We started the day off with a City Sightseeing Tour on the open topped bus. Our guide was so good that we didn't get off to visit any of the places on the way as we wanted to hear him all the way round. That gave us a good history lesson into the existence of Bath from the Roman occupation in AD43 to the present day.
Then the first stop was at the Roman Baths, the centre piece of the city and the reason it is here.
Here water springs from the ground, over a million litres a day at 46'c. The only hot springs in this country. The Romans found this and built their small gated town called Aqua Sulis.
The Great Bath
The Hot Spring
Roof section from the original vaulted roof
Fragment showing the open block, part of the roof spine
Next a look at Pulteney Weir on the River Avon built in the early 1970's as part of the flood defences for the city.
Distinctive horseshoe shape
Next onto Pulteney Bridge, which has shops built along it.
On the bridge itself, but you wouldn't know it.
A visit to the Abbey which is a grand name for this parish church, but nevertheless grand to see.
grand facade with flying buttresses
grand carved door
grand fan vaulted ceiling
even a grand ancestor of ours!?We took a tower tour to take advantage of the grand views over the city and see the bells.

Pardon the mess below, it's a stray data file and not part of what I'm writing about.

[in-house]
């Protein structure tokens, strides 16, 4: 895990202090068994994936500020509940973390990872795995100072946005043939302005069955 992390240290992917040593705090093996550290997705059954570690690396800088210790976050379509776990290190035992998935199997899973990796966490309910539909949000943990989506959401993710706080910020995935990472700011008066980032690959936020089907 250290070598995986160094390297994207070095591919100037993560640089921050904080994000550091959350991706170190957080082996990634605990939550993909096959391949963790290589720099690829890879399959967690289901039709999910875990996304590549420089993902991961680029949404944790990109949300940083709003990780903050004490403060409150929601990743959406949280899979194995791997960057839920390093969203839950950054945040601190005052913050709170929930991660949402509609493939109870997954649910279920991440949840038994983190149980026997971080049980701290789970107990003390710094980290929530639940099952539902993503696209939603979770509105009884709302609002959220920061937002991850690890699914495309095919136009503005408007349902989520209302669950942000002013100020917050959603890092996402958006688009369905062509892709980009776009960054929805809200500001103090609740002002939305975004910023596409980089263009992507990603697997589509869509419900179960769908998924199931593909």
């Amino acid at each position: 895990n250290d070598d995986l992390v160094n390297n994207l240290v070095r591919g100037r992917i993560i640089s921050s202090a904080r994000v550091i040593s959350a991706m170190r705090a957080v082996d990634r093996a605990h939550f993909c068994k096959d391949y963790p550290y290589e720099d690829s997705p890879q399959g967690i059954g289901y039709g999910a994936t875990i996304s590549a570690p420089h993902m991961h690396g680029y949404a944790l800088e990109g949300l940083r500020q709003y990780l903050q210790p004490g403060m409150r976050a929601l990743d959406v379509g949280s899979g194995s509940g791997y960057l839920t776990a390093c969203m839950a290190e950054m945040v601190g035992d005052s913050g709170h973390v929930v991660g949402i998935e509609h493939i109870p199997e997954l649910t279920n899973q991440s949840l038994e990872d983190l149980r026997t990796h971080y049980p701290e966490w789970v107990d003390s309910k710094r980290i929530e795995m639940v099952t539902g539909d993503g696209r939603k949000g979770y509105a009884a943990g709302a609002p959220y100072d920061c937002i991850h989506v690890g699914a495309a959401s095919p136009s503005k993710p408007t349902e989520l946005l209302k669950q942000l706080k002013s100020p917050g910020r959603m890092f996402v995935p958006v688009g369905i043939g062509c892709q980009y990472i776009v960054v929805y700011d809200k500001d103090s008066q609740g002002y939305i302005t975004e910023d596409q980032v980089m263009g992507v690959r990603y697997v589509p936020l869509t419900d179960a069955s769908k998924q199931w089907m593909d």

over the first roof top
behind the clock face
out across to the canal
over the city
the thermae spa swimming pool
grand pinnacle towers
Outside again and we walked past Sally Lunn's, home of the Bath Bun and the oldest house in Bath, but we didn't stop to taste their wares today.
However Ian was more taken with the building next door. I wonder why?
And the Tilley is a proper one too. We could see one in the window, but resisted the temptation to go in, it was a bit pricey for us.
Ruth take note.
On to the Circus, where 3 curved stretches of wonderful Georgian terraces create a circle around a grassy centre.
Designed by John Wood as was much of this grand Georgian city.
The frontages are uniform,
With Corinthian pillars at the top level, Doric in the middle and Ionic at the street level. There are also two floors below street level.
Next round to the Royal Crescent, all still housing accommodation, with just the middle section operating as an hotel.
The frontage is again uniform, neat and perfectly balanced in true Georgian style, while the backs are vastly different meeting the varying needs, whims or desires of their many owners over the years.
Number 1 is currently being refurbished as a showcase 18th century home and servant's quarters.
Still plenty to see and do here; Royal Victoria Park, the Market, more of the river, many museums. Tomorrow's another day.